Medical research has brought an extraordinary array of pharmaceutical treatments to the marketplace, so many that determining what is effective and when is a large, significant field of research. That is for good reason, as health care can create negative side effects and unexpected consequences.
Treatments have to be appropriate to the need, and that includes preventive measures, as well. As a severe example, if a series of tuberculosis treatments is discontinued before completion, the infected body is able to create defenses which outmatch the treatment and can spread, doing increased harm.
Disease in the body, and on the planet, is a fierce competitor.
We are pleased that, as to the livestock production for food, the U.S. Food and Drug Administration has been studying closely the antibiotics used in meat production. For decades, it has been too tempting for livestock growers to treat large numbers of animals with multiple antibiotics whether they need it or not, basing their decisions on large studies. Treating a large group of animals is less costly than examining and treating single animals, and the thought is that, for a small cost, any chance of a disease is eliminated.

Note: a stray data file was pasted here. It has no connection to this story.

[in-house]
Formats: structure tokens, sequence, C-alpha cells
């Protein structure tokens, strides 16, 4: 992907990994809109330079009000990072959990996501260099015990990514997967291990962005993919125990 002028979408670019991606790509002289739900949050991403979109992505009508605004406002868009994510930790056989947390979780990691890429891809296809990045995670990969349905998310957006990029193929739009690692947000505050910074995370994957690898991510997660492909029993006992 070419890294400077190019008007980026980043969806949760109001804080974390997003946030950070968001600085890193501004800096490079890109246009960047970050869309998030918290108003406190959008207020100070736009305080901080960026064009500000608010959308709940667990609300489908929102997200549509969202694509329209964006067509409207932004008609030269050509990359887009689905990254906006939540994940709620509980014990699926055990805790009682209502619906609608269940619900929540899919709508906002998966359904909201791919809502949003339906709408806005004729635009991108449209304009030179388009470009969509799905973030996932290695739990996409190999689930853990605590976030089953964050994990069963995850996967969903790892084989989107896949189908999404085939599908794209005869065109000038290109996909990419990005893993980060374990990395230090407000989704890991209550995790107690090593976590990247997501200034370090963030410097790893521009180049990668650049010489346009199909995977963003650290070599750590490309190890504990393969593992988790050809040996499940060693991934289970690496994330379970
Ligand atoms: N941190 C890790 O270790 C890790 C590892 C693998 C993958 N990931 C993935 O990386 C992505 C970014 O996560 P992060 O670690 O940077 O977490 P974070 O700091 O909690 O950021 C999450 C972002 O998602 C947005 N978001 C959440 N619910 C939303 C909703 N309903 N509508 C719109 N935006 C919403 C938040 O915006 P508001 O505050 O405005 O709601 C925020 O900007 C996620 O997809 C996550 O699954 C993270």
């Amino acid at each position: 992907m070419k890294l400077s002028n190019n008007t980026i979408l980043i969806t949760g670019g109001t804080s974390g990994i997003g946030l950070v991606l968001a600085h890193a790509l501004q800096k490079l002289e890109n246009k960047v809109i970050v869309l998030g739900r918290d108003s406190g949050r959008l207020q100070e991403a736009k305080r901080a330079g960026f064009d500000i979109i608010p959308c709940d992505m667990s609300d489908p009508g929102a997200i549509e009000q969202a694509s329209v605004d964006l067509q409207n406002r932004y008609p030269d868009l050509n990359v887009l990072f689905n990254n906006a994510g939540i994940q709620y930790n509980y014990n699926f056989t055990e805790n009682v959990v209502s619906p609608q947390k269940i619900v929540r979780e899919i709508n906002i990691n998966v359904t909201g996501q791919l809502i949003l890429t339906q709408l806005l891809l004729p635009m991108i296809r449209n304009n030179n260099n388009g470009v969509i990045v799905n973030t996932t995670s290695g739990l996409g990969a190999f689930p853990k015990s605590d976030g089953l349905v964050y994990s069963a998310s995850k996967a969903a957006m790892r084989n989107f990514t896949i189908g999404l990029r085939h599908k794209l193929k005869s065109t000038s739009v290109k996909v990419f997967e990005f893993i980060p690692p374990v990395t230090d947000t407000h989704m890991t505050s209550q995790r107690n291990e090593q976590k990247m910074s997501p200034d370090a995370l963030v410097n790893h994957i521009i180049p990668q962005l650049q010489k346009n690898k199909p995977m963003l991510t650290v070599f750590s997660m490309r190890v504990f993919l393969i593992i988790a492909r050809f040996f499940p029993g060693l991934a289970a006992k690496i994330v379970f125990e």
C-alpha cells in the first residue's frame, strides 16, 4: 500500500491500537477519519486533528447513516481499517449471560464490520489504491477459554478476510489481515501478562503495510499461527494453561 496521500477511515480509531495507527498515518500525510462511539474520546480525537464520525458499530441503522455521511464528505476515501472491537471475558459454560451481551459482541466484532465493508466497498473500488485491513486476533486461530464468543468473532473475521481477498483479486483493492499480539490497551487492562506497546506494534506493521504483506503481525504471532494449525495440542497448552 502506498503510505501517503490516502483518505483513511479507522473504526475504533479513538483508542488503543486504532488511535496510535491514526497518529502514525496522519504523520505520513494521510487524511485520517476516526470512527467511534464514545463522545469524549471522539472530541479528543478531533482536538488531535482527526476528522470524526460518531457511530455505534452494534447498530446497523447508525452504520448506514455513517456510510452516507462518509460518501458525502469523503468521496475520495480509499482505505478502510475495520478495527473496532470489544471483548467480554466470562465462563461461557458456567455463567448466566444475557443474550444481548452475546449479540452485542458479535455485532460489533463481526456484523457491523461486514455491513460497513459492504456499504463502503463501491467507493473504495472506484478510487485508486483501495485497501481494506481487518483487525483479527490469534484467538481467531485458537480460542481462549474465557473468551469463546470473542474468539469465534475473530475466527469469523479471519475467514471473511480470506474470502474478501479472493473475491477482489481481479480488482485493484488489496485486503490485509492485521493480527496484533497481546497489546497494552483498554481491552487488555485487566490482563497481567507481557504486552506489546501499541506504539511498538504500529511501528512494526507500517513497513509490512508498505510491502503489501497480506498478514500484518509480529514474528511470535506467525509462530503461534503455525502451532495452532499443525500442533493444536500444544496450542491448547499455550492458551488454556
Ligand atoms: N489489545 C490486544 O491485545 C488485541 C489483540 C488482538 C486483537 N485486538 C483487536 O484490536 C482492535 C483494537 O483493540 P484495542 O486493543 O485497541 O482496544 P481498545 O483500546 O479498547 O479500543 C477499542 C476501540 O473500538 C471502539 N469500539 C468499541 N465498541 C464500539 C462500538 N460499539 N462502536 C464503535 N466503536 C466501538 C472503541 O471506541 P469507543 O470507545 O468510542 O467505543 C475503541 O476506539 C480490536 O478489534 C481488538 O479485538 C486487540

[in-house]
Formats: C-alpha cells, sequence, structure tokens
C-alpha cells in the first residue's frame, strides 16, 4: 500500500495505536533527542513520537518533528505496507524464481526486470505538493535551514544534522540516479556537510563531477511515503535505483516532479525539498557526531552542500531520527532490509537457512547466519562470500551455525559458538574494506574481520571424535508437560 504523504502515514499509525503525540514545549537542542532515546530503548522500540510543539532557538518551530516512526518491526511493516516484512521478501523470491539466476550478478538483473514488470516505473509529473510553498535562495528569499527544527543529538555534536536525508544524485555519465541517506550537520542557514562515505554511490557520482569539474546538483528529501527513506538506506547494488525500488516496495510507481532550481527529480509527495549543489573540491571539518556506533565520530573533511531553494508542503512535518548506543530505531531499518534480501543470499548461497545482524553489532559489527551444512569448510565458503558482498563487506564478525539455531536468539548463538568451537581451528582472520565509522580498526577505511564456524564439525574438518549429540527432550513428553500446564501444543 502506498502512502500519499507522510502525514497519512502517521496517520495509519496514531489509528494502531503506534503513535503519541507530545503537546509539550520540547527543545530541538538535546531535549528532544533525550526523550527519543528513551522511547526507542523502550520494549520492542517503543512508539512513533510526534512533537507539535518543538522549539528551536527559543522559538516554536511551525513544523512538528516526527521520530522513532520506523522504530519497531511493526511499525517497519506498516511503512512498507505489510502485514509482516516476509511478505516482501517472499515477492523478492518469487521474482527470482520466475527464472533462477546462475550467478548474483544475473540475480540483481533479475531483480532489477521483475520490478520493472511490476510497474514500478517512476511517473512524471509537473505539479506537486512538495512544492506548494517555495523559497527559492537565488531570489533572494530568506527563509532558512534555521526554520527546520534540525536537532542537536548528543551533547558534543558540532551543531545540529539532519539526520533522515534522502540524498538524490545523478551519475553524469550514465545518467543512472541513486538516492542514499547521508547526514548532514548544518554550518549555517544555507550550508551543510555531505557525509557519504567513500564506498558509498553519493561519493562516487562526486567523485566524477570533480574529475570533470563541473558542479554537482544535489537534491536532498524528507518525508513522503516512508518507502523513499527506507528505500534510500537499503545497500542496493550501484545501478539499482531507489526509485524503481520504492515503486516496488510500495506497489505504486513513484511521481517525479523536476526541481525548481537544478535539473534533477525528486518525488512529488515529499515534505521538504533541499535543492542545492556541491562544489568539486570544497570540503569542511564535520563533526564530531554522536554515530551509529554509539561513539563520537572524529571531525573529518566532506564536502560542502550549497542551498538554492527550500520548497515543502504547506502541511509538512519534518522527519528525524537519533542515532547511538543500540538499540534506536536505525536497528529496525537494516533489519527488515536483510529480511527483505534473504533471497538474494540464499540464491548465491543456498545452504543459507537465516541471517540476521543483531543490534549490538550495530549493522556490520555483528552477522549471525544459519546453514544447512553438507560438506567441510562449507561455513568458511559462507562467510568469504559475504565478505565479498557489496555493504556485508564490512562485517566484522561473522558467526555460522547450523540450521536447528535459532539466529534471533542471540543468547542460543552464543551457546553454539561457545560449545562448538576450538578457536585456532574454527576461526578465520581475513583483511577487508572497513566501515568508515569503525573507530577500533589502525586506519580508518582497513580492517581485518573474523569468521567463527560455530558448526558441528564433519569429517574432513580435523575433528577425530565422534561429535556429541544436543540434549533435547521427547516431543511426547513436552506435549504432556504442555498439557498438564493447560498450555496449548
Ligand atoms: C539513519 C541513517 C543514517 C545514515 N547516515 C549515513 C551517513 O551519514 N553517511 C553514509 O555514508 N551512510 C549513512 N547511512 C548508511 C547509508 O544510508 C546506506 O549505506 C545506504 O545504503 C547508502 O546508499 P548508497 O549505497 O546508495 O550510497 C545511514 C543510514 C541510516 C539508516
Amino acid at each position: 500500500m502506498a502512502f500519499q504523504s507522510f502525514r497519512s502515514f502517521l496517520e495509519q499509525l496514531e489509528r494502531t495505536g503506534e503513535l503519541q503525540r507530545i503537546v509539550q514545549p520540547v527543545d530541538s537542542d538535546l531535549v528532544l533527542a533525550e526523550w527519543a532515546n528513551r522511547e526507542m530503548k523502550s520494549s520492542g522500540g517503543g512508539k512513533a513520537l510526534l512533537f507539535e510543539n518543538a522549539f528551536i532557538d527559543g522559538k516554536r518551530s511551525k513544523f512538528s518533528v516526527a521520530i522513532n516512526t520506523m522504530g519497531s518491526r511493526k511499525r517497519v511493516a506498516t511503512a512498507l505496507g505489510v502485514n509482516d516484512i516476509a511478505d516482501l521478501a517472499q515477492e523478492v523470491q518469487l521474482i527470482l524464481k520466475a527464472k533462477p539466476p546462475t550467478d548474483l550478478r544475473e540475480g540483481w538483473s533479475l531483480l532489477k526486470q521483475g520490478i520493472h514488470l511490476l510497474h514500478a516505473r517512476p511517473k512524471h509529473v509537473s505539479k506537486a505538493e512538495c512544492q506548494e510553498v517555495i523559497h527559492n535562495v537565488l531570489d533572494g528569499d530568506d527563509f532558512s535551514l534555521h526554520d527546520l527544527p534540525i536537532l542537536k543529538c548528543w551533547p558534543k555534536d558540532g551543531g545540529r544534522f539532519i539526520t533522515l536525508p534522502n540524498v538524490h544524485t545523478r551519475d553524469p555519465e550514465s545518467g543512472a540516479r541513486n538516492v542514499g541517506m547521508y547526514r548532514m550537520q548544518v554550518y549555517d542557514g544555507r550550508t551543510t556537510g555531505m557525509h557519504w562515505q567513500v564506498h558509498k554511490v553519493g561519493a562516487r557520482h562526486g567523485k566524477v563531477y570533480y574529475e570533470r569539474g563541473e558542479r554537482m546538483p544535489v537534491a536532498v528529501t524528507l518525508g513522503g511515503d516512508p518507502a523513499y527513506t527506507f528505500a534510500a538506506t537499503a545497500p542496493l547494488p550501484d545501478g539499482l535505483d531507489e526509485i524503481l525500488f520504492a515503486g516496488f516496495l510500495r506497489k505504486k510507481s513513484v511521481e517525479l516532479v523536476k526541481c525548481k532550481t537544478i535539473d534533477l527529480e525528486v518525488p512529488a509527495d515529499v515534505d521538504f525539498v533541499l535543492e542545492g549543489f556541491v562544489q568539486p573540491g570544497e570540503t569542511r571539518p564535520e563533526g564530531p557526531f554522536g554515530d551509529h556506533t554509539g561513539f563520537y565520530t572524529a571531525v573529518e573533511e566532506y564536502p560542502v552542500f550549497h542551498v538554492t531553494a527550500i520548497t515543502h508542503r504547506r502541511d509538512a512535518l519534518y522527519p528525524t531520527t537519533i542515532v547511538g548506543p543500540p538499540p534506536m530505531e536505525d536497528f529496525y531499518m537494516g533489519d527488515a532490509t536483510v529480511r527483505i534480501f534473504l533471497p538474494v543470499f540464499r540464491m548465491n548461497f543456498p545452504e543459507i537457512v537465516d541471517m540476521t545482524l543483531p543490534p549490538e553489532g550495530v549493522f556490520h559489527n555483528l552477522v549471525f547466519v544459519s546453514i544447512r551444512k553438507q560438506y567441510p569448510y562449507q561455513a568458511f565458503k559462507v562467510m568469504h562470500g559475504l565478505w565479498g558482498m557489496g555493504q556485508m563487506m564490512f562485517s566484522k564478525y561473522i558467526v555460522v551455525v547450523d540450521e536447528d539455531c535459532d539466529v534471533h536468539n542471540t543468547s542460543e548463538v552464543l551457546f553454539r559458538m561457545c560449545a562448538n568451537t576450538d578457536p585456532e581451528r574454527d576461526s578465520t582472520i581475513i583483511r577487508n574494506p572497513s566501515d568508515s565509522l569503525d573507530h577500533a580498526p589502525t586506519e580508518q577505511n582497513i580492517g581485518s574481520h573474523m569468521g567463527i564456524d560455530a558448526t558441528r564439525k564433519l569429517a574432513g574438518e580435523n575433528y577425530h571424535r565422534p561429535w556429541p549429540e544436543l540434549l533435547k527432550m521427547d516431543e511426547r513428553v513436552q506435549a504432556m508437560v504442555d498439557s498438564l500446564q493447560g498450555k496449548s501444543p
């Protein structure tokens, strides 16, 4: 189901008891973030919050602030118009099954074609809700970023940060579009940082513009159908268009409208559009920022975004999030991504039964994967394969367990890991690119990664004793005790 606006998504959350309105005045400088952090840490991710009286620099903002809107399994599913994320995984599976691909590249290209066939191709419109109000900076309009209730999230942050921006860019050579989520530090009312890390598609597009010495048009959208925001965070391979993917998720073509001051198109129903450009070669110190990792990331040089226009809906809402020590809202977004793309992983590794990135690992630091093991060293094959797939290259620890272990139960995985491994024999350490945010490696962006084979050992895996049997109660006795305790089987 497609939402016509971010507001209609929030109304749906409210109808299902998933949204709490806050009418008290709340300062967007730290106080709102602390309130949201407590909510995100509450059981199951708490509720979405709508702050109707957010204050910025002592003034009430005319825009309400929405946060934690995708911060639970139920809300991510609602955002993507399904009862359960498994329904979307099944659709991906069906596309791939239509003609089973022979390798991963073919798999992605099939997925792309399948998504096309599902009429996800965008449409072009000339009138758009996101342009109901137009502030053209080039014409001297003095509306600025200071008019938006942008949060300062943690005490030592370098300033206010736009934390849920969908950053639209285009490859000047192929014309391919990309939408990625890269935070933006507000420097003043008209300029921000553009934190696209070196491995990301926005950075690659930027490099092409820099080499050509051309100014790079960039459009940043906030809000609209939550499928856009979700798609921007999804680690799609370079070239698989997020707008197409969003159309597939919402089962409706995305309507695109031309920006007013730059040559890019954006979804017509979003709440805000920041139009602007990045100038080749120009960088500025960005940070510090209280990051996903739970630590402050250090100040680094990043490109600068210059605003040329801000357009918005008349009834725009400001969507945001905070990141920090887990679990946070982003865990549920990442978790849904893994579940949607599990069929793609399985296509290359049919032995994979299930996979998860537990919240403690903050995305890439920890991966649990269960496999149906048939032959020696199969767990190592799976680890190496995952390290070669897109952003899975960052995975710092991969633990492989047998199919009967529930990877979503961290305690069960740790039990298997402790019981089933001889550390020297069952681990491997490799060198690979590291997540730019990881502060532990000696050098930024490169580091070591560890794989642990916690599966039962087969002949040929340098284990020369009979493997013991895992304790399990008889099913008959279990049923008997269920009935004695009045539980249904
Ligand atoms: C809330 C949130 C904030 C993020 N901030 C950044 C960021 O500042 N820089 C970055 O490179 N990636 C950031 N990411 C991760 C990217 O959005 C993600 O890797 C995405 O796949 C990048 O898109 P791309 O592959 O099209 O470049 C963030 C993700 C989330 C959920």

While the cost of antibiotics does discourage overtreatment in an industry with slim margins, it is too easy to error on the side of more is better.
The USDA is involved because there is some chance that what livestock are ingesting is affecting human health, according to a story in The Wall Street Journal last week.
It would be best if antibiotics were used only in the treatment of disease, and the USDA is exploring how any new rules for livestock producers could accomplish that. Veterinarians could have to give their approval to treatments, as well.
Livestock growers say they are aware of the issue, and are addressing it. Fast-food restaurants also have said they want to boast that their products are as antibiotic-free as possible.
At different times, as research and wealth have grown, the country has reached tipping points in the way treatments are delivered. While plenty of diseases still require breakthroughs in treatment, in other cases, treatments are applied inappropriately. Animals destined for food are in that mix, too.